The Power of the Mask, or How I Learned To Stop Worrying And Be A Rock Star

Bristol Faire Front GateI started going to renaissance faires shortly after I got out of the Navy, after I met my wife. She’s been going to them since she was a child and was a regular performer at some of the ones in California for quite some time, going all the way back to the original Renaissance Pleasure Faire.

There tend to be three types of people you find at a renn faire:

  1. The Tourist: The Tourist is a regular joe. He shows up in regular clothes and wanders around spending money, eating giant turkey legs, seeing the shows, and taking pictures. The vast majority of people at a renn faire are Tourists.
  2. The Costumed Tourist: The CT shows up in costume, but they’re not really in character. They’ve dressed up to show off or perhaps to just fit in a little better, but they’re still carrying their bottles of Bud Light and wearing sunglasses.
  3. The Rennie: Rennies are into it. They’ve got the costume, they say things like “thee” and “good day sir” and “milady, if it please you” with an appropriate accent, carry themselves like the urchin or fairy or cavalier they’re dressed as, and in general act a part in the theme of the faire. These are the folks that have spent hundreds of hours (and dollars!) to tweak and perfect their costume.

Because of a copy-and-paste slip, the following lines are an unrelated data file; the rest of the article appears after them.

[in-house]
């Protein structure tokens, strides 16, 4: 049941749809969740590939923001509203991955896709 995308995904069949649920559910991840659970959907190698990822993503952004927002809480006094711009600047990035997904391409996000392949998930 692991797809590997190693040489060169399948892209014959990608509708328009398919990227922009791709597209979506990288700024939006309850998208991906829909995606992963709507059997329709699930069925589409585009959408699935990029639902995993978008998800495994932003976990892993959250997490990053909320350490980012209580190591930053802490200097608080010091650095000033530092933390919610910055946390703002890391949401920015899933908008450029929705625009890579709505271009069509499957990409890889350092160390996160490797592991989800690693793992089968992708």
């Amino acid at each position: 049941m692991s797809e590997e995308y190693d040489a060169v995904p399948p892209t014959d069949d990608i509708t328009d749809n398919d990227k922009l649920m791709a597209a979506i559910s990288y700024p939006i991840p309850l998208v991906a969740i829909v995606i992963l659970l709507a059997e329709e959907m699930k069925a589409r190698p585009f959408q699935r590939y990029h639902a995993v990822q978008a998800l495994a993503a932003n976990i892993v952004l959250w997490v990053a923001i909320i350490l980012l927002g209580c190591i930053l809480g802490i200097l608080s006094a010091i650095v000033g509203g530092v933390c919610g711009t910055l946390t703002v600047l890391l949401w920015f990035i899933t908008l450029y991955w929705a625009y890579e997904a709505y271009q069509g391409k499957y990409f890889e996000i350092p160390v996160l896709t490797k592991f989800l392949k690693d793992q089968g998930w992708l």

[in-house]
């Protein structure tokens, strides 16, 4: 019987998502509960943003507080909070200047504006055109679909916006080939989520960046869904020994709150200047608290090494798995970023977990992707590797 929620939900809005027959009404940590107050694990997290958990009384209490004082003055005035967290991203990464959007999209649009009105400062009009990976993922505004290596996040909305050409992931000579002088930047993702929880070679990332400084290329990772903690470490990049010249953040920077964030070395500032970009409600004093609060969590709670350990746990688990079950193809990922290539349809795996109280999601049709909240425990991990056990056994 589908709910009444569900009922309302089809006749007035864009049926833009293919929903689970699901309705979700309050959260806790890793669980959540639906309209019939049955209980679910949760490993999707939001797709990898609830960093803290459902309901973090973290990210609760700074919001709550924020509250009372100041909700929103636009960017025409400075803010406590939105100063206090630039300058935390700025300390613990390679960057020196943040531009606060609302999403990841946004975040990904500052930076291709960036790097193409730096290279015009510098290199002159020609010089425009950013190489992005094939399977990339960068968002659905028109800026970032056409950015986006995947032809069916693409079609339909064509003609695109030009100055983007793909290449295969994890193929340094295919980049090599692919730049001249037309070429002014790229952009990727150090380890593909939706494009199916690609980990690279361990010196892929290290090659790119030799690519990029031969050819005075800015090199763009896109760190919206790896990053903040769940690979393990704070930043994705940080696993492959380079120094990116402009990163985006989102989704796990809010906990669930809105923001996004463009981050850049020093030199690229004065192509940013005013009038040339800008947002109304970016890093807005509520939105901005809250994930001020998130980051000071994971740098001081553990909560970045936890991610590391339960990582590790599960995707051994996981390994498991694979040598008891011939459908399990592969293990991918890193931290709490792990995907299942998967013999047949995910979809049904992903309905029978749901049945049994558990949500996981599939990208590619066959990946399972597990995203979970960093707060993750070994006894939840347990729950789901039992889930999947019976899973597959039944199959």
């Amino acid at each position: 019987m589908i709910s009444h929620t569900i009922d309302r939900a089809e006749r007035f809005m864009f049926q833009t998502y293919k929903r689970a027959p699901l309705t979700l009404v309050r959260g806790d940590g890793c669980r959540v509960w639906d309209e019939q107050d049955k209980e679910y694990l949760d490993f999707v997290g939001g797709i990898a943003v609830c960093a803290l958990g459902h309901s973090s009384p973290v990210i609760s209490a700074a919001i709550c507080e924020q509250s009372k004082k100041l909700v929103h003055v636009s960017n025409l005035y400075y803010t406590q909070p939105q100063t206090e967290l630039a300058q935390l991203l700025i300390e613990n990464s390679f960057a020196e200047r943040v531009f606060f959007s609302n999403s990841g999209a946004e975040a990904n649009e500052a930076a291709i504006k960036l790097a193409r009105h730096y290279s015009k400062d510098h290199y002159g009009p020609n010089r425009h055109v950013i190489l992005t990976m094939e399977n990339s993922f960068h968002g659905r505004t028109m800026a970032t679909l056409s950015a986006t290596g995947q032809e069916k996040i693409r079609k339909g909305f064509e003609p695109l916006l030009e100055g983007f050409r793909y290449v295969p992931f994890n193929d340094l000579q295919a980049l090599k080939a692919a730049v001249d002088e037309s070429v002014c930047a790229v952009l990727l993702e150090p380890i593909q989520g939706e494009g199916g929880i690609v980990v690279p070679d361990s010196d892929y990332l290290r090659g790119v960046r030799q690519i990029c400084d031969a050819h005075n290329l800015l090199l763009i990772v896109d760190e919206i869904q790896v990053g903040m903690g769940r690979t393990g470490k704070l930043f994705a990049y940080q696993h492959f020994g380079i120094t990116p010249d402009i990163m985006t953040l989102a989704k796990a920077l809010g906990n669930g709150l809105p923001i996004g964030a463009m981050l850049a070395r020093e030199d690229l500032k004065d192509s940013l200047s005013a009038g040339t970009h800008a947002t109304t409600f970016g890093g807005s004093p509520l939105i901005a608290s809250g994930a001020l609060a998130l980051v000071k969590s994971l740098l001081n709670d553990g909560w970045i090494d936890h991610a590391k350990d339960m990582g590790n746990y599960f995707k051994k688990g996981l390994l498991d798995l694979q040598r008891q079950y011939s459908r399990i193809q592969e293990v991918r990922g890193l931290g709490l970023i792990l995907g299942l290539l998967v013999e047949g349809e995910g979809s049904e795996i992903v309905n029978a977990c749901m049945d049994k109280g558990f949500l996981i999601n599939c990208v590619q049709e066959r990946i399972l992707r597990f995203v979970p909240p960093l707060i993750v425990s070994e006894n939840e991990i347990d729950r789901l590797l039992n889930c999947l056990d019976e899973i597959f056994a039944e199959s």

The line between #2 and #3 is a pretty blurry one. At a faire you might see ninjas, monsters, knights in armor, Stormtroopers from the 501st, fairies, and a steampunk pirate gang. Some folks dress up in period-correct costuming but are just slumming, while those Stormtroopers are walking with weapons at the ready like they’re patrolling Mos Eisley. When I met my wife, she had a trunk full of costumes and a handful of personas she liked to play. I, on the other hand, was just a guy who liked to watch girls in corsets and chainmail bikinis. She tried to get me into it but I didn’t grow up with the faires like she did. Those periods of history never really interested me; we discussed character ideas and such but nothing ever really caught my interest. Eventually we ended up with matching costumes and she would turn the persona up to 11 while I would stand nearby with a stupid grin and manage a “thank thee” when I was handed change from a purchase.

There are three renn faires that are close enough for us to attend: Sherwood Forest Faire, Scarborough Renaissance Festival, and Texas Renaissance Festival (the nation’s largest faire). One of the things we like to do is browse the artists and shops. There are some people who sell cheapo gaudy blades from BudK and crappy Chinese-made kitsch but the majority of vendors are some seriously talented people, handcrafting everything from clothing to soap and perfumes to jewelry. A few months ago, during the opening weekend of TRF, I happened across the Artsmyths shop and found the Mask.

The Mask, rear quarter viewThe Mask, front viewThe Mask, front quarter view

They had a lot of masks at the shop but this one caught my eye from yards away. It was a unicorn but it wasn’t the usual sort of frilly white unicorn most people associate with fairies and rainbows. It was black with silver highlights, serious and masculine, staring down at me from a mannequin head. I’m always on the lookout for the unique and this practically had neon arrows pointing at it. I bought it on the spot.